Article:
The History of the Failures and Successes in Past Efforts to Integrate the U.S. Intelligence Community With the Law Enforcement Community
This is partly because of the widely varying picture observers and even IC employees have of the community and its work. Mark Lowenthal and William Odom both note that nearly every study of intelligence begins with a long definitions chapter. These chapters offer necessary context through the authors’ own operational frames for terms like intelligence, intelligence reform, the intelligence community, and intelligence failure.
By 1916, the Bureau had grown from 34 agents focusing primarily on banking issues to 300 agents with an expanded charter that included internal security, Mexican border smuggling activities, neutrality violations in the Mexican revolution, and Central American unrest. After war broke out in Europe, but before the United States joined the Allied cause, the Bureau turned its attention to activities of German and British nationals within our borders.
Nakhleh ). The Intelligence Community does not exist merely to steal secrets abroad, but to make brutally honest assessments, independent of a policy agenda about the information it gathers. For the IC, this means resisting inevitable political pressures from the agenda-bearers of any presidential administration. It means “telling truth to power,” having the backbone to offer unwelcome assessments when they are judged to be the most professional, accurate, and objective assessments possible. Of course, the reality is that the recipients of unwelcome assessments will not always greet them with such reasonableness. For those who must render the assessments, no guarantee is possible that the ratio of hitting the mark to missing it will change dramatically, best efforts notwithstanding. The problem of preventing intelligence misjudgments remains unsolved, because uncertainty itself is the problem (Richard Shryock , 1997). The seemingly unknowable is compounded by fragmentary and contradictory pieces of information from sources of questionable reliability. Having to make the assessment anyway, because some reading of a situation is needed, is the problem as well as the challenge.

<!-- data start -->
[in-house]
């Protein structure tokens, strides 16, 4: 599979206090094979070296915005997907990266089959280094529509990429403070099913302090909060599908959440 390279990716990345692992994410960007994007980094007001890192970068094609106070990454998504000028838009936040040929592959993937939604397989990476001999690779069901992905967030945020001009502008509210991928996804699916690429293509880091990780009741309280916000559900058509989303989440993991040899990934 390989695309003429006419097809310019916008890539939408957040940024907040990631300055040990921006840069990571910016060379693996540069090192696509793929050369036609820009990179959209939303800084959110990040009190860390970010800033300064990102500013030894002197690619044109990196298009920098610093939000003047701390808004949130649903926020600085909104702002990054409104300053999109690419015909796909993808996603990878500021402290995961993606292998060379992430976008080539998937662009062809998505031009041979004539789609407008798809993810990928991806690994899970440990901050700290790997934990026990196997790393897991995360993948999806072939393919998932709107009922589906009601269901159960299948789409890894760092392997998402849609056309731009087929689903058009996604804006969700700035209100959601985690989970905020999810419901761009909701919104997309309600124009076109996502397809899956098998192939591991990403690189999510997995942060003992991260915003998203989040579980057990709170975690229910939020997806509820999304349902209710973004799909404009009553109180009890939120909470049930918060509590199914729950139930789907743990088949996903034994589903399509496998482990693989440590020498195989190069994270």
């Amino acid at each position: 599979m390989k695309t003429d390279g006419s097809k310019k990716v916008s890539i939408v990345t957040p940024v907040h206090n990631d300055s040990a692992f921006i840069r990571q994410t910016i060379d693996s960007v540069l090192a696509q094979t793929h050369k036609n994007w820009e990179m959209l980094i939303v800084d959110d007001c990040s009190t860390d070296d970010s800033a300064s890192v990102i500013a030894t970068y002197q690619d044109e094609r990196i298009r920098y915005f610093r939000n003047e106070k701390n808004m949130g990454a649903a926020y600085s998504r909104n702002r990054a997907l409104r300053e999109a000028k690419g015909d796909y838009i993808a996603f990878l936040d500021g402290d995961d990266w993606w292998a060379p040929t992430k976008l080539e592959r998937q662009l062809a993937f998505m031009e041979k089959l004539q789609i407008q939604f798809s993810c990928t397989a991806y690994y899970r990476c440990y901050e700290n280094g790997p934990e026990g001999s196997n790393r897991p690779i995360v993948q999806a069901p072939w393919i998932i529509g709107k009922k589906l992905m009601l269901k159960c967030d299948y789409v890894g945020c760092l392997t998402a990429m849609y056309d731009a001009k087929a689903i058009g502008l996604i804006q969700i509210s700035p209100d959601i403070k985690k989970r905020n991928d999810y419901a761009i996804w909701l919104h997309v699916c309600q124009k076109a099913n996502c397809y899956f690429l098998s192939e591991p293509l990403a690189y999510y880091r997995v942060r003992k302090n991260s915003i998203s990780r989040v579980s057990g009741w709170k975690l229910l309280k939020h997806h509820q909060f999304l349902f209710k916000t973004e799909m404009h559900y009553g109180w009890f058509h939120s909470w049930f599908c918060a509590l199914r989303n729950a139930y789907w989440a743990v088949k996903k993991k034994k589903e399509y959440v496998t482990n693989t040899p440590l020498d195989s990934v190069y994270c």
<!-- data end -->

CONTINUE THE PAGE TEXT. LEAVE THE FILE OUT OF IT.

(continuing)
The key to change is strong leadership in both communities. Leaders must understand and nurture cultural change that emphasizes a responsibility for providing information—not just for sharing it. They must also communicate to their subordinates a willingness to accept risk in sharing data and must deemphasize data ownership. These steps, along with clear guidelines, inter-community training, the exchange of lessons learned, and the effective use of technology, can open doors of cooperation that have been closed for too long.
Central Intelligence Bulletin, 5 October 1973, quoted by Fifty Years of Informing Policy , p. 206 .
Emile A. Nakhleh , Fifty Years of Informing Policy , pp. 205 – 207 .
Richard Shryock , “ The Intelligence Community Post-Mortem Program, 1973–1975“ , Studies in Intelligence , Vol. 21 , No. 3 , Fall 1997 , pp. 15 – 22 .